We did discover whilst trying various DVI cables in various sockets that there are two main (actually more) versions of DVI, DVI-I and DVI-D. (And DVI-A, but that’s beyond our scope)…

DVI-I has extra pins not found with DVI-D, and so a male DVI-I plug won’t fit in a female DVI-D socket. Sounds like some dysfunction to me after the morning lecture. But the good news is that we now know what cables we need, and the only remaining question is how to run them.

With that solved, I shall have some dinner, finish my packing for my quick trip to Ngorongoro Crater tomorrow, and turn in early to be ready for my early morning talk.


via Blogger August 24, 2017 at 12:19PM

Patient ID

Hello from the Aga Khan Hospital, Dar es Salaam, Tanzania!

Just wanted to let you know that I’m here and on the job. I’ve met so far with the head of Radiology (who is also the Chief of Staff of the Hospital), the head of IT, the Nuclear Medicine technologist/physicist, and briefly with the Regional CEO and the COO of the hospital. Everyone has gone out of their way to make me feel welcome here, and their warmth, and their pride in this amazing place is incredible.

I am quite taken with the facility as it stands, but the additions, and plans for the future, will certainly propel AKH well into the forefront of patient care in this region. I was most impressed to find that the AKH has passed the stringent Joint Commission standards, which is quite an achievement for any hospital.

The plan will be for me to talk about Nuclear Medicine with the clinical staff one-on-one as the opportunities arise. There may be a chance to give a talk to a larger grouping of the staff, and the request has been that I discuss PET/CT at that time. I plan to have a presence in the Imaging reading room as well, and hopefully IT can put me to work with some connectivity tasks.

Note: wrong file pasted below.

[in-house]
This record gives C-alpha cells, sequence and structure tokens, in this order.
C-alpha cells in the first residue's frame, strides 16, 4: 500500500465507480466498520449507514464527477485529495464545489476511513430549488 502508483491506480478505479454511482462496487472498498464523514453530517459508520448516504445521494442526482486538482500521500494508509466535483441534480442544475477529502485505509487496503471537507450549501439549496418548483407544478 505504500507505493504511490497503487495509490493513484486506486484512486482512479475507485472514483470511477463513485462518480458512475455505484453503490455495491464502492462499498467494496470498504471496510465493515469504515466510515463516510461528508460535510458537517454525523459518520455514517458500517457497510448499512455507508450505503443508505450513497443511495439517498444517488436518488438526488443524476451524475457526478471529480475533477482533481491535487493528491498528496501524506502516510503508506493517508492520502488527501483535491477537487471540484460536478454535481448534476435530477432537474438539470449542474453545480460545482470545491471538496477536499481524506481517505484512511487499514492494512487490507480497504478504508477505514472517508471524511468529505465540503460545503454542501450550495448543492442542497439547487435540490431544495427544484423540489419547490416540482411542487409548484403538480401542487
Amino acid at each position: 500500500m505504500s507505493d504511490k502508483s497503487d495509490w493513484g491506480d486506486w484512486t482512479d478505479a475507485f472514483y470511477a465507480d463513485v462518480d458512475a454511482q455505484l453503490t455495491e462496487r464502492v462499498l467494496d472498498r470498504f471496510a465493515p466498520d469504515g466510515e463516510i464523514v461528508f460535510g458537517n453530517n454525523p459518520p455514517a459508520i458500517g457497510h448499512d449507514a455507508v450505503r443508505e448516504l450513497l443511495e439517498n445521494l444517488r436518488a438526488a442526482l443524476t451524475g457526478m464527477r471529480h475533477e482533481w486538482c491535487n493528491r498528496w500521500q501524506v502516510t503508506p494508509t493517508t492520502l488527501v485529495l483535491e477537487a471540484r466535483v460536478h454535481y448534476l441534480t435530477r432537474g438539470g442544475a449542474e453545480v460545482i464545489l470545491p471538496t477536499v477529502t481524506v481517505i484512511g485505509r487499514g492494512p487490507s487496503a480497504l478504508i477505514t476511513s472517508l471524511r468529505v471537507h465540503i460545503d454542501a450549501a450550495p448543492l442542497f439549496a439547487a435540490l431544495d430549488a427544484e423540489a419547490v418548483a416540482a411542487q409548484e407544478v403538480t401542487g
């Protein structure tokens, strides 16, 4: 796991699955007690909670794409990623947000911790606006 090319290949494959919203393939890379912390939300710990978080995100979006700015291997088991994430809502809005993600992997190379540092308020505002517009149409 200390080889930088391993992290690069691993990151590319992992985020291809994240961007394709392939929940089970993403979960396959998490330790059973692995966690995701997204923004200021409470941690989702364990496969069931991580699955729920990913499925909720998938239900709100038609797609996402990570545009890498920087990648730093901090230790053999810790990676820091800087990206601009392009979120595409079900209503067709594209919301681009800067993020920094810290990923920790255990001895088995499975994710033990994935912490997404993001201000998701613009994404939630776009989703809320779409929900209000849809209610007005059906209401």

At the end of the day I met with the Nuclear Medicine Consultant, who comes in after her regular stint at the Ocean Road Cancer down the street. She works closely with the physicist who essentially runs all of Nuclear Medicine, juggling the schedule to match the delivery of the Mo/Tc generator from South Africa, serves as RSO, and cleans up radiopharmaceutical spills. And he’s a physicist, not a technologist!

I talked a bit about PACS with the head of the department. We have had Agfa PACS at home since 2003, and apparently this will be the replacement for the venerable Clear Canvas installation here. Any of you who have read my blog know of my trials and tribulations with Agfa, and I expect our experience has been parlayed into a better product on Agfa’s part. We briefly discussed CT protocols, and I’m going to have a peek at those. AKH has a very capable Philips 128 slice scanner, (and some very capable people running it) and I’m sure it won’t take much tweaking to optimize it.

It seems the major staff CME occurs on Tuesday mornings. I’ve missed getting on the schedule for tomorrow’s session, but we ran into the pediatrician in charge of staff education, and I’m set to give a talk next Tuesday. I plan to give my introductory lecture about Nuclear Medicine. We are going to try a different idea for some of the remainder of the time; I’m going to try to approach the clinicians in one-on-one fashion, perhaps join in on rounds if that is permissible, and suggest the appropriate Nuclear Medicine studies when, well, appropriate. I’m not certain we can gather more than a handful of physicians at any other time, but if so, I’ve got other talks to give.

These are exciting times at Aga Khan Hospital. The expansion, physically, strategically, and if I can make up a term, informatically, appears very well thought-out. It is ambitious but rational, and achievable in scope. In particular, the outreach to outlying clinics seems to be quite logical, with development paced by the best connectivity available to the individual site. I can tell you, when the head of IT said the entire process is built around the Patient ID, I was hooked. This is exactly the problem we faced (and continue to face) at Korle Bu, and it is gratifying to see it addressed from the very start.